Ian Punnett welcomed authors Tom Cathcart and Daniel Klein for a conversation about the varying philosophical points of view regarding mortality as well as how humor allows us to express our fears about death. "We tell jokes about it to relieve the anxiety," Klein said of the duo's propensity for death-related humor. He explained that this style is contrary to some classic philosophers, who espouse the idea that "you have to face your mortality straight in the face, otherwise you won't realize the glory of life." Supporting this lighthearted perspective, Klein said that, when he considers the daunting finality of death, he "needs to tell a joke."
In discussing the various philosophical perspectives on mortality, Cathcart noted the musings of Arthur Schopenhauer, who "thought you should be indifferent to death." According to this point of view, the indifference would, in turn, alleviate anxieties about dying. However, Cathcart also noted the work of philosopher Ernest Becker who observed that much of the constructs of civilization, such as religion and nationality, are based upon this anxiety about death. On where such philosophical thought is heading today, Cathcart lamented that contemporary philosophy has gotten very technical, focusing on "the meaning of meaning rather than the meaning of life."
The pair also addressed the philosophical debate over the pros and cons of immortality. Cathcart pointed out that one prevalent point of view, amongst philosophers, is that "immortality would be the worst possible news." According to him, this perspective is based on the idea that having a truly fulfilled life is predicated upon knowing that your lifetime is limited, otherwise one would fall into a pattern of "everydayness." Looking at the contrasting side of the debate, Klein opined that "my feeling is that sometimes I'd rather be a couch potato for eternity than live this time-limited life with full intensity." Acknowledging that this perspective may make him "sort of a moral and spiritual coward," he justified by exclaiming, "but I don't want to die!"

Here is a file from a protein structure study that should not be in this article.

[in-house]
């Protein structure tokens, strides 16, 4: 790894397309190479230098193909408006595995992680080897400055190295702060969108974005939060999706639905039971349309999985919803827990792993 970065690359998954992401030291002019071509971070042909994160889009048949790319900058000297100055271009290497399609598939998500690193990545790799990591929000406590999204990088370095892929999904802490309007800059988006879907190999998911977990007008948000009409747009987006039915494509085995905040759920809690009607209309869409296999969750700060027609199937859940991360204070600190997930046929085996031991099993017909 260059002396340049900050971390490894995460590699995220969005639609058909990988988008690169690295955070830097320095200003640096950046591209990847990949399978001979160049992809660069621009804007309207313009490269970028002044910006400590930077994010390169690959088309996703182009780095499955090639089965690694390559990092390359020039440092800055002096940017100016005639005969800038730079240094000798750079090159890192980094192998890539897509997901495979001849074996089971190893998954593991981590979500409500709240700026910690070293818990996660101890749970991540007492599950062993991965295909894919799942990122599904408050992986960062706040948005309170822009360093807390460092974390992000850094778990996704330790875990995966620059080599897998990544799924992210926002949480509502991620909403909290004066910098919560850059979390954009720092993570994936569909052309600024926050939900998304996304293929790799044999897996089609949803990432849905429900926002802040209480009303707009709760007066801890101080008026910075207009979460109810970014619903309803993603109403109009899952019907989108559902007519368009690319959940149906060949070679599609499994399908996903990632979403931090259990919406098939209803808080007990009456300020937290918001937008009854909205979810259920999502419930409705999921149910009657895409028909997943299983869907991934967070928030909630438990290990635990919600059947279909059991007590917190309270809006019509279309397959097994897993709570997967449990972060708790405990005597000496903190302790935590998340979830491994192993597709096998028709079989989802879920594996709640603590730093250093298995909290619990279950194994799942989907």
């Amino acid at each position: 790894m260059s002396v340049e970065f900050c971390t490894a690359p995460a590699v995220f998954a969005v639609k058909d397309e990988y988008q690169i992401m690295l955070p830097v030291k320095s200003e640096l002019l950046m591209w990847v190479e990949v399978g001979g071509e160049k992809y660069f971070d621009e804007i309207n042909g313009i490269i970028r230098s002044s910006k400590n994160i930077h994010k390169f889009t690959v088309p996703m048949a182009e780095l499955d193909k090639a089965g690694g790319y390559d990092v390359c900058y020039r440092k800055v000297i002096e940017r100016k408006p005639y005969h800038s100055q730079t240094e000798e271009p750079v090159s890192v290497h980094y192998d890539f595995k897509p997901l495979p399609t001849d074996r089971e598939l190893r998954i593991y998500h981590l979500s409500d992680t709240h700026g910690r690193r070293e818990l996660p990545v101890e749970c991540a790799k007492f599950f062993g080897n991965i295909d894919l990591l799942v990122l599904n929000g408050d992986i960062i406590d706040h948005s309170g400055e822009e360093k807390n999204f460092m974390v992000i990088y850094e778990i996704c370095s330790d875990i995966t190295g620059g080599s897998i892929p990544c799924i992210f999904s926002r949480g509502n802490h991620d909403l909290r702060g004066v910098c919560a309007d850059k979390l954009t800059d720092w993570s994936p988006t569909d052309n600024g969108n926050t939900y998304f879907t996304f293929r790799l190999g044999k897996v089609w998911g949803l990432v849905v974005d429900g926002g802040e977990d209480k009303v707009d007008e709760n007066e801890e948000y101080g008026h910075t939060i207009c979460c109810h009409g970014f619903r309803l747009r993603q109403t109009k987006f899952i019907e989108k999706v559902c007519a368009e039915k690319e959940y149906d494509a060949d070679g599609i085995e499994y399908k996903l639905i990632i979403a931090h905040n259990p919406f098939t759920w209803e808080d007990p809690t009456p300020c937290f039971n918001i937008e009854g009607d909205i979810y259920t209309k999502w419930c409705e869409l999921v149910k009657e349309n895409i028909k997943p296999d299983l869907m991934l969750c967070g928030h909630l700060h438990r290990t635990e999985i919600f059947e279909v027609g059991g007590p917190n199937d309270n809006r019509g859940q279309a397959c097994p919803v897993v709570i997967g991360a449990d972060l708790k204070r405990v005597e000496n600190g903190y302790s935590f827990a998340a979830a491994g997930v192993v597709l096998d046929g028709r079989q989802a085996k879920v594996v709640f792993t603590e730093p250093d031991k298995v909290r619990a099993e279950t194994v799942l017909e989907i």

During the 1st hour, bestselling author Richard Bach talked about his latest book Hypnotizing Maria, an exploration of the nature of reality and the power of suggestion. He detailed how the book examines the idea that hypnosis, as we know it, is merely suggestion and, in turn, the populace is being hypnotized on a regular basis as they are bombarded with a litany of suggestions. Rather than dwell on the negative aspects behind that idea, Bach stressed that, upon realization of this state, people can dehypnotize themselves and improve their lives by accepting different, and more positive, suggestions.
This bizarre crustacean is just one of an astounding 850 new invertebrate species discovered by scientists in Australia. Exploring the country's subterranean cavern system, the four year research project unearthed a plethora of remarkable creatures that have adapted to life underground. A collection of some of the more breathtaking discoveries can be found at National Geographic.
Bumper music from Saturday October 24, 2009